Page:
WordPress, Oregon, ProQuest, More: Wednesday Buzz, August 12th, 2015

NEW RESOURCES

The Georgia State University Library has released a WordPress plugin as open source. “As part of its commitment to the free culture movement, Georgia State University Library is pleased to announce the initial release of the AfterEM plugin. AfterEM extends the Events Manager WordPress plugin to provide follow-up emails after an event has occurred. This additional functionality allows event organizers to gather feedback, request follow-up actions, and encourage participation in future events.”

Been covering a lot of architecture lately: a new database of Oregon historic building photos. “The mobile-friendly, map-based website is one more way that history is coming alive in the burgeoning digital landscape. Users can see historic structures that are still present, such as the 1925 Hayward Field East Grandstand, or those that exist only in photograph and memory, such as the 1938 Civic Stadium.” There are over 22,000 photos in this collection.

TWEAKS AND UPDATES

Hey! There’s a new Firefox in town. “Most notably, Version 40 adds support for Windows 10 devices. A reduced UI gives more space for viewing Web pages and larger, different color icons keep the browser in line with the new Microsoft design scheme.”

ProQuest scholarly content can now be discovered in Google Scholar (PRESS RELEASE). “The collaboration between Google and ProQuest enables authenticated ProQuest users to be recognized at the ProQuest platform after they search using Google Scholar and connects them to full-text scholarly content in their libraries’ collections. Users who are not recognized are sent to a landing page with the abstract or an image of the first page, protecting all rights holders. To read full text, the users authenticate themselves using their library credentials. There is nothing for libraries to set up – the linking is seamless and automatic.”

AROUND THE SEARCH AND SOCIAL MEDIA WORLD

Is Google Play going to get an affiliate program? How very 2002. “If a new report is to be believed Google is working on an affiliate program for Google Play that’s not unlike the one that Apple has for its online content store, the affiliate program is said to be in early stages of development at this point in time and the possibility exists that it might either be shelved completely or changed significantly between now and the time it goes public.”

Apparently Facebook is working on this breaking news/Twitter-type thing. “Facebook is working on a stand-alone mobile news application that seems to be part of its Facebook for Business initiative. This product, which sounds similar to Twitter, seems to be different from Facebook for Work, an initiative that was announced late last year.” Actually it sounds similar to any mobile news app I can think of. And if it’s going to contain the kind of news that Facebook seems to consider oh-so-important, I’m keeping it far away from my phone. (The David Beckham thing with his daughter and the pacifier was about the limit.)

From The Atlantic: The Covert World of People Trying to Edit Wikipedia—for Pay. “In 2006, Jimmy Wales, Wikimedia’s most public-facing board member, reportedly said that undisclosed paid editing—trying to alter the content of Wikipedia without revealing a financial conflict of interest—is ‘antithetical’ to the site’s aims. The practice continued at a low hum over the rest of the decade, but a few years ago Wikimedia started hearing from its volunteer editorial corps that weeding out undisclosed paid edits was distracting from more substantive work. ‘They were spending a tremendous amount of their time patrolling articles, particularly articles about celebrities or individuals or companies for PR-type editing,’ says Katherine Maher, a spokesperson for Wikimedia. The issue took on a sense of urgency in the fall of 2013, when a firm called Wiki-PR was banned from the site for using hundreds of dummy accounts to fabricate widespread support for pages that flattered its clientele. To combat activity like this, Wikimedia amended its terms of use last summer to ban any undisclosed paid editing that might carry a conflict of interest.”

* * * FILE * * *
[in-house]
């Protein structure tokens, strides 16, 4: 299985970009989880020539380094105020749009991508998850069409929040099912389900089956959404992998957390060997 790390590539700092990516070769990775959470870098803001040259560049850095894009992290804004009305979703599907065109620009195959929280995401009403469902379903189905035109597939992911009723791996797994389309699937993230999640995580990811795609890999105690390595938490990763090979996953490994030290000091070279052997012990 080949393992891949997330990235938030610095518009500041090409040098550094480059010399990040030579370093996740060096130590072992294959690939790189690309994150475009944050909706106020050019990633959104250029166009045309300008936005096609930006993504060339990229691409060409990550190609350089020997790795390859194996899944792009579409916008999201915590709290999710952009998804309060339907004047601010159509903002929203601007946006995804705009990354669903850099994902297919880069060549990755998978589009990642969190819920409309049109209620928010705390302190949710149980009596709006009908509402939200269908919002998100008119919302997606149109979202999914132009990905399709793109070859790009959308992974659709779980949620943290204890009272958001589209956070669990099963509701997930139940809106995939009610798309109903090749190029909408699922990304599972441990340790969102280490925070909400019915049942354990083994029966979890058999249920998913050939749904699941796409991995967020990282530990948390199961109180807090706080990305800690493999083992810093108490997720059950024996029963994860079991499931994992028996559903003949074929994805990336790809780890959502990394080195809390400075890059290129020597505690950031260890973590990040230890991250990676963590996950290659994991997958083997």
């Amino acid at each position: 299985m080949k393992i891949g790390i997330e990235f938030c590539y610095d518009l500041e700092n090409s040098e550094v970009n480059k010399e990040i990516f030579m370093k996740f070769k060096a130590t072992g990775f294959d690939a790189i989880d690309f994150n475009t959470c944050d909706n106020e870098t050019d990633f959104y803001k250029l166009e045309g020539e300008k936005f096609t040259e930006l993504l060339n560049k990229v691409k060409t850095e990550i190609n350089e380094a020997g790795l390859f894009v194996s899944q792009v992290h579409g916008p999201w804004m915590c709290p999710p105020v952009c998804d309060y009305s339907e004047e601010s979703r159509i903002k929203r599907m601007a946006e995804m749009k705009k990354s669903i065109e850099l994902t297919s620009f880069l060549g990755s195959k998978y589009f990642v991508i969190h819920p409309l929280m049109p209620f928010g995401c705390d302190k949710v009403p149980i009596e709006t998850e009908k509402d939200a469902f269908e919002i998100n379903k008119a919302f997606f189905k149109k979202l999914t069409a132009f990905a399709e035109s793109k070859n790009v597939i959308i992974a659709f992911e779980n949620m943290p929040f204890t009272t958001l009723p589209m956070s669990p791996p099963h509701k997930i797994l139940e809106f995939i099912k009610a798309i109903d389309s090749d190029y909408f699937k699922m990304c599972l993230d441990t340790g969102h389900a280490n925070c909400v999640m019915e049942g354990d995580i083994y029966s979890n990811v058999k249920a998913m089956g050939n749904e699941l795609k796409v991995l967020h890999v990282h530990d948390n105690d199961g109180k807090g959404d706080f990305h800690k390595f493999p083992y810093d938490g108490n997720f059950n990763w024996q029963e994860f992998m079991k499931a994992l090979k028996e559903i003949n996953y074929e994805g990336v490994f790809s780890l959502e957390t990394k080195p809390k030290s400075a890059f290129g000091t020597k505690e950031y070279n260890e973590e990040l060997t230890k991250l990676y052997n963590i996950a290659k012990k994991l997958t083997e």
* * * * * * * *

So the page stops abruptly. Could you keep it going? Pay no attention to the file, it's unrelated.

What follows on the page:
Twitter and the NFL have teamed up. “The NFL and Twitter have signed a multi-year agreement to provide ‘uniquely packaged NFL video and other types of content to fans daily, year-round,’ according to a press release. ‘NFL and Twitter will offer brands the opportunity to present official NFL content created specifically for the Twitter platform, on PCs, tablets, and mobile devices.’ In other words: lots of brands awkwardly bolting trendy phrases to NFL photos and video.”

MIT Technology Review takes a look at the new Google / Alphabet thing. “Those twin desires—to do new things regardless of how weird and unrelated they seem to Google’s core search and advertising business, and yet still find a way to manage them to fruition—explain Page’s surprise announcement Monday that he was creating a holding company called Alphabet. It will separate Google’s lucrative ad-related businesses, including Android mobile software and the video site YouTube, from the company’s wide-ranging efforts on self-driving cars, human longevity, Internet access balloons, the Nest connected-home devices, and more, each of which will probably become discrete subsidiaries.”

Speaking of Alphabet, some of the other businesses named Alphabet are not thrilled by this name change. “BMW is not the only loser in the Alphabet stakes. Erwin Wagenhofer’s groundbreaking documentary Alphabet, a damning indictment of modern education, has also been vanquished from the front pages of search results.”